What I Learned From Mr. Rogers About Disrupting While Being Disrupted
'A Beautiful Day in the Neighborhood' provided the clarity I needed on how we can weather this, or any, crisis.
When faced with constant uncertainty, it’s really easy to get off track — to lose confidence in yourself, in your mission, in your work and in the promise of what the future holds. When the only way to the other side of this pandemic is through it, how can disrupters use uncertainty to help light a path toward progress and positivity? The answer might come from a very familiar source, someone who guided me personally when I was 5 and now continues to at 50.
On my last flight home after a speaking gig before COVID-19, I watched the movie A Beautiful Day In the Neighborhood, about Mr. Rogers’s life as seen through the relationship he cultivated with a very wounded, angry-at-life reporter named Lloyd Vogel. There was one scene in the movie where Mr. Rogers, sitting across from Lloyd in a restaurant booth, suggests that they sit in complete silence, and he encourages Lloyd to think about all of the people who have had an impact on his life. Their fellow diners soon go silent and join in. In fact, the movie stays silent, allowing those of us viewing to also consider the people who have impacted us throughout our lives.
I found myself thinking about the people I liked, people I didn’t like, people who were nice to me, people who were mean to me, people who were indifferent to me. I didn’t even try to stop the tears as I realized what Mr. Rogers was telling all of us. During the darkest of times with the worst scenarios we can imagine, everything in our lives — even the most difficult and hurtful of interactions that leave us bitter — has made us who we are.
The thing is, Mr. Rogers, a spiritual and positive man, had his share of daily heartache and struggles, of deep pain seeded from his past. He was like everyone one of us, and yet he always understood the importance of humanity and what that can look like even when faced with cruelty, negativity, times of lost control and clarity and feelings of desperation and hopelessness.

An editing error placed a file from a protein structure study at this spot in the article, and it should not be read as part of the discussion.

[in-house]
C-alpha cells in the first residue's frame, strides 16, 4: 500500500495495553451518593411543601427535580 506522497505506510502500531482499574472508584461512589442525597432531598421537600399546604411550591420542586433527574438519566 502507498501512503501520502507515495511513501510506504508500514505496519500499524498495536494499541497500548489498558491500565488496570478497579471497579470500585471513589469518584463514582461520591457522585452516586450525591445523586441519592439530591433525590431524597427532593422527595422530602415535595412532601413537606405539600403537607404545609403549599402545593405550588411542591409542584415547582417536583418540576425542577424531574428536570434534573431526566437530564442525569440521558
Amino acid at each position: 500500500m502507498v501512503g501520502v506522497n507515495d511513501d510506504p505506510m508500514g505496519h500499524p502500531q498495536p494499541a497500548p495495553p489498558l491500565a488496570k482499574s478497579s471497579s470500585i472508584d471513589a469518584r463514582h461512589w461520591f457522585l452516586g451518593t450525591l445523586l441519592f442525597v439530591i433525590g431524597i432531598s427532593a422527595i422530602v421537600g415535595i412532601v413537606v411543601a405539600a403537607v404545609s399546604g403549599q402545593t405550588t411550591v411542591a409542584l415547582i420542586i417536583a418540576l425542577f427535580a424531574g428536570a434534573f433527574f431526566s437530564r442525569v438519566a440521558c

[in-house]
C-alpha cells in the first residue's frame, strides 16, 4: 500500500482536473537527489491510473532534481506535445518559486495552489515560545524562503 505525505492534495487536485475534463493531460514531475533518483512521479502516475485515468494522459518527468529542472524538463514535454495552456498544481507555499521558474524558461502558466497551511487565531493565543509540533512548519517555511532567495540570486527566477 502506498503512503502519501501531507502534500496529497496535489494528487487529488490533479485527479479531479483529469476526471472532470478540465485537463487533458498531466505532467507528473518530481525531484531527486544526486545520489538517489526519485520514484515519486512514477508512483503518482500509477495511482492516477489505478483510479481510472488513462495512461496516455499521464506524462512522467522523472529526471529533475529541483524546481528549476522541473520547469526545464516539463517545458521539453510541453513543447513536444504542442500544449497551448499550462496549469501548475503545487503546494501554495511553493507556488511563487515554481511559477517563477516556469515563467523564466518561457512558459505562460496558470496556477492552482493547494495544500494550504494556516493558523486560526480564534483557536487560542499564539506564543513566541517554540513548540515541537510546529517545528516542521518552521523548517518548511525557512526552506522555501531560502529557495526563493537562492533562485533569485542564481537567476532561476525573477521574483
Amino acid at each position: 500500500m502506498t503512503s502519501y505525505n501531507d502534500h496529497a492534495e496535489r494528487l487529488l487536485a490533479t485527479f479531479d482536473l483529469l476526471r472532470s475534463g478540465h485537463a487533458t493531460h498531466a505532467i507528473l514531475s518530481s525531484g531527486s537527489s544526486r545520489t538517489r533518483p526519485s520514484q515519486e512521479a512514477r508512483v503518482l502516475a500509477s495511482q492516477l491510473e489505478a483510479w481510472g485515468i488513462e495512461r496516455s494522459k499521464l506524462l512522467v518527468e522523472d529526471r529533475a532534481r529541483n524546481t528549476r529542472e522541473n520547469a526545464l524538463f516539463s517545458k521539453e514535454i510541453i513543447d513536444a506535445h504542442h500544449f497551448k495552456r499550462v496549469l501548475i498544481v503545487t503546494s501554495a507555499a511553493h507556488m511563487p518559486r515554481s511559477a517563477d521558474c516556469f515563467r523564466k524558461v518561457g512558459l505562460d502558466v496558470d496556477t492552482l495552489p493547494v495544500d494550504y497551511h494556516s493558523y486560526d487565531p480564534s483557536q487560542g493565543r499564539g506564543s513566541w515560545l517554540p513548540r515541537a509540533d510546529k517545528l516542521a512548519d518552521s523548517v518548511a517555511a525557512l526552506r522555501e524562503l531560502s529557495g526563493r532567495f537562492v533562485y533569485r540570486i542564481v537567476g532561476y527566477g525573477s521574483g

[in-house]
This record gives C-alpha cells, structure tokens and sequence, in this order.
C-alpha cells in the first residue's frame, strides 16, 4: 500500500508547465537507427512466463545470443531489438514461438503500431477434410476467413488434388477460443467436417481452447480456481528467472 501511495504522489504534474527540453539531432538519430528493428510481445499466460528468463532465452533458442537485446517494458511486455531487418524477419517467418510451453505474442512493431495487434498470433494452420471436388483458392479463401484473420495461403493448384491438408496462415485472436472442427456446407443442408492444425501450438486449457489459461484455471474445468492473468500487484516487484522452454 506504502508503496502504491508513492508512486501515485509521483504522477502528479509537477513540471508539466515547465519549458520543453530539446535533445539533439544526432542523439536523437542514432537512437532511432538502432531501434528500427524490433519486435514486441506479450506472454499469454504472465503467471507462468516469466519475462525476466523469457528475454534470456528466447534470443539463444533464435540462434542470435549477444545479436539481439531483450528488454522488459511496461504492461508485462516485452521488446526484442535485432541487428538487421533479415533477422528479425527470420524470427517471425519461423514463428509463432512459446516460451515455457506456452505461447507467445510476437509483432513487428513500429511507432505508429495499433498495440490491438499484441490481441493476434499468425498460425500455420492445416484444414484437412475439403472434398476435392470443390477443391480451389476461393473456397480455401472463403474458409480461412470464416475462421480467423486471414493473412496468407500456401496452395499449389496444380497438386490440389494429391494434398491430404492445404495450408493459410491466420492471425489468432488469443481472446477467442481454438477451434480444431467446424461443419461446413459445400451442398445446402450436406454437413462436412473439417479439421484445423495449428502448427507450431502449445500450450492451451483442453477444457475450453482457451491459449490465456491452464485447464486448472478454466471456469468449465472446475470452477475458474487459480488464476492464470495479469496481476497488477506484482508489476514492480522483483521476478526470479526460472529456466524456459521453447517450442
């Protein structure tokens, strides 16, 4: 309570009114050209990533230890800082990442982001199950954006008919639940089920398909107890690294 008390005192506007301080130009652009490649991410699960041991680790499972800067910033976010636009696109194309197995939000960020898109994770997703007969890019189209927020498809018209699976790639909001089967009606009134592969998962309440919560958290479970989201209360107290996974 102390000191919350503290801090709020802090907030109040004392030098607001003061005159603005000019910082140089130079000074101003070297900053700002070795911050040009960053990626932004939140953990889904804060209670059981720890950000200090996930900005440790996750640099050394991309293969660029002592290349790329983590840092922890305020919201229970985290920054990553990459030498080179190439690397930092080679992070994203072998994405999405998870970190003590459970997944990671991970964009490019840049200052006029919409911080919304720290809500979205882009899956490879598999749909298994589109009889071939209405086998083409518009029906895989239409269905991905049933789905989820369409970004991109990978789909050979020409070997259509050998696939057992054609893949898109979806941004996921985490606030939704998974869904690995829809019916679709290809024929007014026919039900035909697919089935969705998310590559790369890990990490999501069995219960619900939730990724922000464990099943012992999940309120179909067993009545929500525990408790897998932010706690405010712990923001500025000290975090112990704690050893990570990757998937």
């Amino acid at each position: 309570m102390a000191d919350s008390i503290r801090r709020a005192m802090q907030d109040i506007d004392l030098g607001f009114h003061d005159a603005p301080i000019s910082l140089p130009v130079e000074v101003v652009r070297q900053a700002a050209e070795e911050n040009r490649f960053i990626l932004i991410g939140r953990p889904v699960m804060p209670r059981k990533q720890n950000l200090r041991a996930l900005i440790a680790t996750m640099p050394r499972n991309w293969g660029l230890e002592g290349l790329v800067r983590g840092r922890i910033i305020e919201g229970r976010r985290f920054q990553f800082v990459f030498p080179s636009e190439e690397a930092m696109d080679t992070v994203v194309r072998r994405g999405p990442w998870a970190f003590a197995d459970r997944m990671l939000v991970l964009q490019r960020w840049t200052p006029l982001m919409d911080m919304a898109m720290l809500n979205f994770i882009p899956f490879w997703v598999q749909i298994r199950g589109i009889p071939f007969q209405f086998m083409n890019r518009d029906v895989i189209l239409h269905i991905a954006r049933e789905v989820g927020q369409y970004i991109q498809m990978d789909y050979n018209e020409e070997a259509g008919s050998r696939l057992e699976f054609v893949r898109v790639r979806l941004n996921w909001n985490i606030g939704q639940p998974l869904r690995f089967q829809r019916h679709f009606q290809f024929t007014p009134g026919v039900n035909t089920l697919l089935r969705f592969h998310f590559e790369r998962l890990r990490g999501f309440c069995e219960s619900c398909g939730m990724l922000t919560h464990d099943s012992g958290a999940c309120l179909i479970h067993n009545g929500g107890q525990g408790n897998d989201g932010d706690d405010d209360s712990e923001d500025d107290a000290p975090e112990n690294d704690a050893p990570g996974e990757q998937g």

Mr. Rogers reminded me that it takes practice to move past labels like "good," "bad, "negative" or "positive." By focusing on how each person and each experience has shaped what we believe, what we have learned, what we got to do, who we got to meet and where we got to go, everything changes. It is up to us to become aware of the beautiful impact of our experiences, good or bad, as part of the fabric of our lives.
All of a sudden, I found myself accepting the behaviors that shaped me — including my own, the things that happened as part of my life story — and then I felt gratitude. Yes, gratitude for the bullying I experienced most of my K-12 school years. (Throughout elementary, junior high and high school, I was an overweight, loud girl who could not stop myself from disrupting things that bothered me. I was fair game.) And gratitude for the bad decisions I have made, the support I have received from so many people and the support I was able to give. I felt surrounded by love, by purpose, by an unwavering understanding (still with me weeks later) that I am not walking alone and that, yes, things do pass, and they also serve a purpose. For me, that purpose is to make decisions about what to do, what to say, who to be with and where to go. This is true in a pandemic and true when the biggest news story is about a guy being interviewed on BBC only to be interrupted by his adorable child.
Many of us are facing extreme uncertainty in our physical, financial and mental health. These are the scariest of times, and no one is immune. But the good news is you can be someone else's Mr. Rogers.
Mr. Rogers understood that the first stage in getting past anything that stops us from living the best versions of ourselves is to accept reality. To live with sadness or happiness without judging or justifying our feelings. With this internal and external acceptance, we have the foundation to get out of our own way, to focus on what we can do versus what we wish we could. We can focus on paths together instead of the roads that lead us apart. We can meet people where they are in their journeys. We can take a minute a day to sit in silence and think about the people who have made an impact on our lives. And we can always find a minute to sit with someone as they process their own thoughts, their own feelings of despair, frustration, anger and fear so that they can create a new reality for themselves.
From that booth in that restaurant, Mr. Rogers showed us that we can all start with just one minute of quiet togetherness in individual thought.
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Patti Fletcher, Ph.D., is the author of Disrupters: Success Strategies from Women Who Break the Mold (Entrepreneur Press 2018), gender equity advocate and expert authority on how to create a culture of inclusion to drive real business results. Fletcher is recognized as a futurist; a student of the inclusive talent economy and future of leadership; an innovation-through-inclusion expert; and a writer, advisor and speaker on topics related to driving progress through people. She has been featured in Time magazine, Al-Jazeera, Forbes, Newsweek, Xconomy and The Muse and advises corporate executives and board members from lean startups to Fortune 100s. Connect with Fletcher on Facebook and Twitter, and be sure to vist the Workhuman blog for further insights.